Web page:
File's permission bits are exactly mode (octal or symbolic). Since an exact match is required, if
you want to use this form for symbolic modes, you may have to specify a rather complex mode
string. For example -perm g=w will only match files which have mode 0020 (that is, ones for which
group write permission is the only permission set). It is more likely that you will want to use
the `/' or `-' forms, for example -perm -g=w, which matches any file with group write permission.
See the EXAMPLES section for some illustrative examples.
All of the permission bits mode are set for the file. Symbolic modes are accepted in this form,
and this is usually the way in which would want to use them. You must specify `u', `g' or `o' if
you use a symbolic mode. See the EXAMPLES section for some illustrative examples.
Any of the permission bits mode are set for the file. Symbolic modes are accepted in this form.
You must specify `u', `g' or `o' if you use a symbolic mode. See the EXAMPLES section for some
illustrative examples. If no permission bits in mode are set, this test matches any file (the
idea here is to be consistent with the behaviour of -perm -000).
Deprecated, old way of searching for files with any of the permission bits in mode set. You
should use -perm /mode instead. Trying to use the `+' syntax with symbolic modes will yield
surprising results. For example, `+u+x' is a valid symbolic mode (equivalent to +u,+x, i.e. 0111)
and will therefore not be evaluated as -perm +mode but instead as the exact mode specifier -perm
mode and so it matches files with exact permissions 0111 instead of files with any execute bit
set. If you found this paragraph confusing, you're not alone - just use -perm /mode. This form
of the -perm test is deprecated because the POSIX specification requires the interpretation of a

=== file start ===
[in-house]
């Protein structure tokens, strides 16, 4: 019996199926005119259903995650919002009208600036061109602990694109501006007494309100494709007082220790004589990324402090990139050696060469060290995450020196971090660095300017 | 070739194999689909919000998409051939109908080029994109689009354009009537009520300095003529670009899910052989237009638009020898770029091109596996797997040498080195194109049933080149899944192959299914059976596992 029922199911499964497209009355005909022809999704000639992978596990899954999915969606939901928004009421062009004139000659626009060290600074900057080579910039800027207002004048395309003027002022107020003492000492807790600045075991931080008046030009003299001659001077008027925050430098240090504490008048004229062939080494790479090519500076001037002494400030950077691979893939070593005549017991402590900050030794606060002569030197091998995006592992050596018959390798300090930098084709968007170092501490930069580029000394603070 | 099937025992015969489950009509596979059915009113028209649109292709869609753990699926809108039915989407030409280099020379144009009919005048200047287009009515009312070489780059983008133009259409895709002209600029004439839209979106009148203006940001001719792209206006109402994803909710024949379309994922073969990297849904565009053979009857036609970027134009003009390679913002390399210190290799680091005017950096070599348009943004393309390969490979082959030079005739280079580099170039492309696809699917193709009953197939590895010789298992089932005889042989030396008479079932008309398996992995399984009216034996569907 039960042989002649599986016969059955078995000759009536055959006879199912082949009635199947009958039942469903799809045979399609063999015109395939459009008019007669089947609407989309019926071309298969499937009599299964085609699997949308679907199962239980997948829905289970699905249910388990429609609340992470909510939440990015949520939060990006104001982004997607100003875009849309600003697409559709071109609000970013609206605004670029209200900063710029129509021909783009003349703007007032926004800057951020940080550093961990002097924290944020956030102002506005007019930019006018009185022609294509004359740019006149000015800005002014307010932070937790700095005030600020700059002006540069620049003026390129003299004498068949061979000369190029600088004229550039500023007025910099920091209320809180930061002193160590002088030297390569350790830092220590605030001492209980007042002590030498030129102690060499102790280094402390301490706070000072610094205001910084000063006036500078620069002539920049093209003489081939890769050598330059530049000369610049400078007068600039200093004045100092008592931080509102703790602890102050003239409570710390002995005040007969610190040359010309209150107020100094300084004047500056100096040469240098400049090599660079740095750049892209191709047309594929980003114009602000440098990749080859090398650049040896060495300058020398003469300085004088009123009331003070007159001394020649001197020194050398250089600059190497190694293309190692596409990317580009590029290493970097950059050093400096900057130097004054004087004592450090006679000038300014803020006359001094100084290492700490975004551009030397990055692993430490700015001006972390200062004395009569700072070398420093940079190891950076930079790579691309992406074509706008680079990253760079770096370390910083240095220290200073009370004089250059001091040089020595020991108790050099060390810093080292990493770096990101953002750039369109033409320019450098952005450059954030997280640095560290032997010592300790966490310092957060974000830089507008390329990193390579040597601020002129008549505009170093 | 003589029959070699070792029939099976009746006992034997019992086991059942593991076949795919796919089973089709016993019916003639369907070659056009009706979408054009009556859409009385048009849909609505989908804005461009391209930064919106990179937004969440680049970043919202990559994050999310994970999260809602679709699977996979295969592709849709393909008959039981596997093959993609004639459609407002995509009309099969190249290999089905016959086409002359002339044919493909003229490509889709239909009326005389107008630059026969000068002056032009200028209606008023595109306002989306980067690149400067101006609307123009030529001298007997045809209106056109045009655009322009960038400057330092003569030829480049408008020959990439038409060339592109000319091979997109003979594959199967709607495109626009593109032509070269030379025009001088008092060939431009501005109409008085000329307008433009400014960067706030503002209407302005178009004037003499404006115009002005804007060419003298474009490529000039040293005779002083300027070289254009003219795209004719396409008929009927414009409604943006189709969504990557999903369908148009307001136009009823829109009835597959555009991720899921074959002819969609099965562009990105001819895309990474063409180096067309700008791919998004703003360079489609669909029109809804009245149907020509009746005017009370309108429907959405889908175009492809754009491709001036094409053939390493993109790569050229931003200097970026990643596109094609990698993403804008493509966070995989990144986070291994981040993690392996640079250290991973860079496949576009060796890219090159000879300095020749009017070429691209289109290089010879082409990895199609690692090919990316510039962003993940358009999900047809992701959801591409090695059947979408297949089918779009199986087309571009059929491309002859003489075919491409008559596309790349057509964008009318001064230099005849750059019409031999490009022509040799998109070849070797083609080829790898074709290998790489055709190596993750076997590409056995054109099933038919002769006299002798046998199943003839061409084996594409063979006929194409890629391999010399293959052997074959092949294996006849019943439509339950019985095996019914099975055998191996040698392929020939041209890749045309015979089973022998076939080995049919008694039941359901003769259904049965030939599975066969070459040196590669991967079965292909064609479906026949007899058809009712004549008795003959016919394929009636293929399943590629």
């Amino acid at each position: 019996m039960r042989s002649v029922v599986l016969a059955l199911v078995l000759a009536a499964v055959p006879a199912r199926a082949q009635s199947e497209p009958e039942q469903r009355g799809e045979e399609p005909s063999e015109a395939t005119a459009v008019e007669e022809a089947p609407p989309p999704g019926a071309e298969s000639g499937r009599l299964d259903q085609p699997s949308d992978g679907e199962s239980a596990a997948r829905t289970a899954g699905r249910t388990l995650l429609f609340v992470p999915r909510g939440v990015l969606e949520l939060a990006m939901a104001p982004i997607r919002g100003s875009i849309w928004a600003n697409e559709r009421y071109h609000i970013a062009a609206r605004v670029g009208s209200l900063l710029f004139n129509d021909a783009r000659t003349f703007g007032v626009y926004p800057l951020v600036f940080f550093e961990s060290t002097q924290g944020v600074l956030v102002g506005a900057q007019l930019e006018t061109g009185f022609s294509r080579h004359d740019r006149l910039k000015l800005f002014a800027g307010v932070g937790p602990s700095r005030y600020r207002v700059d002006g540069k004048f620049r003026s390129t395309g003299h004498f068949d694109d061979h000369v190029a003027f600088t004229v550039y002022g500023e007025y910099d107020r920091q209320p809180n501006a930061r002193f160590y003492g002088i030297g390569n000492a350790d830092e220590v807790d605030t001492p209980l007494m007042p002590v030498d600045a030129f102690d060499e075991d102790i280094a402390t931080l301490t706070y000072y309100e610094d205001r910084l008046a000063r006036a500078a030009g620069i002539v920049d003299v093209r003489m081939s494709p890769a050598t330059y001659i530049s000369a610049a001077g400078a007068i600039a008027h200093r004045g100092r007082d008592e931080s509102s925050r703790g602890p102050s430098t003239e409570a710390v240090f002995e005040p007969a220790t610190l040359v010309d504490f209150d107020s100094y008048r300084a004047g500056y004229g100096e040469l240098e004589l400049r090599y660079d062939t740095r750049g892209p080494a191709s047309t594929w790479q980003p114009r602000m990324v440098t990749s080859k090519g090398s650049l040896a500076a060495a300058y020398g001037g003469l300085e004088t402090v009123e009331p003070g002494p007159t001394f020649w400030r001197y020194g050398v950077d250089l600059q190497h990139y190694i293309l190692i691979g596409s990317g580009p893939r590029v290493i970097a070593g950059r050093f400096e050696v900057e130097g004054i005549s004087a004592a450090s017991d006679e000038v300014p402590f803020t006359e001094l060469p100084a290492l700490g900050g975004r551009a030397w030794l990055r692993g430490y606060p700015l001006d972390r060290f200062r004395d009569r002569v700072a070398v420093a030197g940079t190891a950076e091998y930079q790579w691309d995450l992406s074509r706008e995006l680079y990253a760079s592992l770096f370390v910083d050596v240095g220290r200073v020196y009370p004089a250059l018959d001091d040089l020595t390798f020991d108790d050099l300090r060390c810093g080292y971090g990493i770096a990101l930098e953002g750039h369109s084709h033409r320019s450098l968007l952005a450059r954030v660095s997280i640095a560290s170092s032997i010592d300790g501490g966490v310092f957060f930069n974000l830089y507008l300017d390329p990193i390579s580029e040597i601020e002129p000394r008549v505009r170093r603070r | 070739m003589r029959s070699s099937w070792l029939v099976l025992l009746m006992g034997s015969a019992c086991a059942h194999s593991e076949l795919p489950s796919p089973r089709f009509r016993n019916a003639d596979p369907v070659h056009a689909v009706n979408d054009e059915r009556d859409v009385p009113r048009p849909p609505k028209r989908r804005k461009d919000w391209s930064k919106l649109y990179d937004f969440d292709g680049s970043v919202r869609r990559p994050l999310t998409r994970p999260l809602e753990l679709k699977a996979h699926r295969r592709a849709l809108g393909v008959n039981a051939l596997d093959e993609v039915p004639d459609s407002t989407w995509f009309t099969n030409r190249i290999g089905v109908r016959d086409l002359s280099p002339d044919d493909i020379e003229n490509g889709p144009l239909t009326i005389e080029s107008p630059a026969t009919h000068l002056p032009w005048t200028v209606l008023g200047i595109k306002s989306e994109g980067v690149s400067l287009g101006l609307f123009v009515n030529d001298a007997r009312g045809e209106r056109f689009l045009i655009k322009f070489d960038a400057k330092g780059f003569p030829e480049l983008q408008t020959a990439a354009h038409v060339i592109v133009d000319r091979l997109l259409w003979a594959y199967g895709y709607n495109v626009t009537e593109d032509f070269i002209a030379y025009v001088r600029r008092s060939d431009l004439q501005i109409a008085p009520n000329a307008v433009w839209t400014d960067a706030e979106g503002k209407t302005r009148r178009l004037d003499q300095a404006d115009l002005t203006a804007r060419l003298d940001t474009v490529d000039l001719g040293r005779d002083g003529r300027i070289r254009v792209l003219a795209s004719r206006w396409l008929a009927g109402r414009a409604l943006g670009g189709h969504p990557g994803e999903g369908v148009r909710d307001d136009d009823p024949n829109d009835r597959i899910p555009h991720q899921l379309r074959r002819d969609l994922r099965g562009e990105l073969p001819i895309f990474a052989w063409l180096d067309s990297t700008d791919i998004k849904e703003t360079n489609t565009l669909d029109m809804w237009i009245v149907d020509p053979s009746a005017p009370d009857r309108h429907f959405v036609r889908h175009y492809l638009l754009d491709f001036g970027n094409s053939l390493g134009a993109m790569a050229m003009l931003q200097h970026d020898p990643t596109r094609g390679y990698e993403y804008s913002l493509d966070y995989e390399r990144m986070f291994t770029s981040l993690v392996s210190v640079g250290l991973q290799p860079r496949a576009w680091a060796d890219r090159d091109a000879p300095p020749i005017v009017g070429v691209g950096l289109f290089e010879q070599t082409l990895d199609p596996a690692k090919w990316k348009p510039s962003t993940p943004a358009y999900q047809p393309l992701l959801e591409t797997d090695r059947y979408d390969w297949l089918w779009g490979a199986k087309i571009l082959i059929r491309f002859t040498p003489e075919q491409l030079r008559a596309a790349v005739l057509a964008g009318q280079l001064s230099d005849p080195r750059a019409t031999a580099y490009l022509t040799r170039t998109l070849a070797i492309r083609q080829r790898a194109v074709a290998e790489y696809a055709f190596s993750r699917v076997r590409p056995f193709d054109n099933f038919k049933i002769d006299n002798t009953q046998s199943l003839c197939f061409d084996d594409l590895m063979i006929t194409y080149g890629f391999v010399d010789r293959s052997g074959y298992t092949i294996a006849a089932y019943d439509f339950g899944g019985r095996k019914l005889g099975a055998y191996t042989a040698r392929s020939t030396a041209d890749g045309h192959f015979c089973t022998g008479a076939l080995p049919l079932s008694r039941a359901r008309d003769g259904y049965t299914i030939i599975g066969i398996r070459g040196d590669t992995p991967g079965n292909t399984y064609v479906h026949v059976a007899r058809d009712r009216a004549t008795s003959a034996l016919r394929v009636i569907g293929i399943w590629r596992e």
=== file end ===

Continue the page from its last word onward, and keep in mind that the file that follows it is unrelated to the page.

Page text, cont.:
leading `+' as being part of a symbolic mode, and so we switched to using `/' instead.
Before a command is executed, its input and output may be redirected using a special notation interpreted
by the shell. Redirection may also be used to open and close files for the current shell execution
environment. The following redirection operators may precede or appear anywhere within a simple command
or may follow a command. Redirections are processed in the order they appear, from left to right.
Redirection of output causes the file whose name results from the expansion of word to be opened for
writing on file descriptor n, or the standard output (file descriptor 1) if n is not specified. If the
file does not exist it is created; if it does exist it is truncated to zero size.
The general format for redirecting output is:
If the redirection operator is >, and the noclobber option to the set builtin has been enabled, the
redirection will fail if the file whose name results from the expansion of word exists and is a regular
file. If the redirection operator is >|, or the redirection operator is > and the noclobber option to
the set builtin command is not enabled, the redirection is attempted even if the file named by word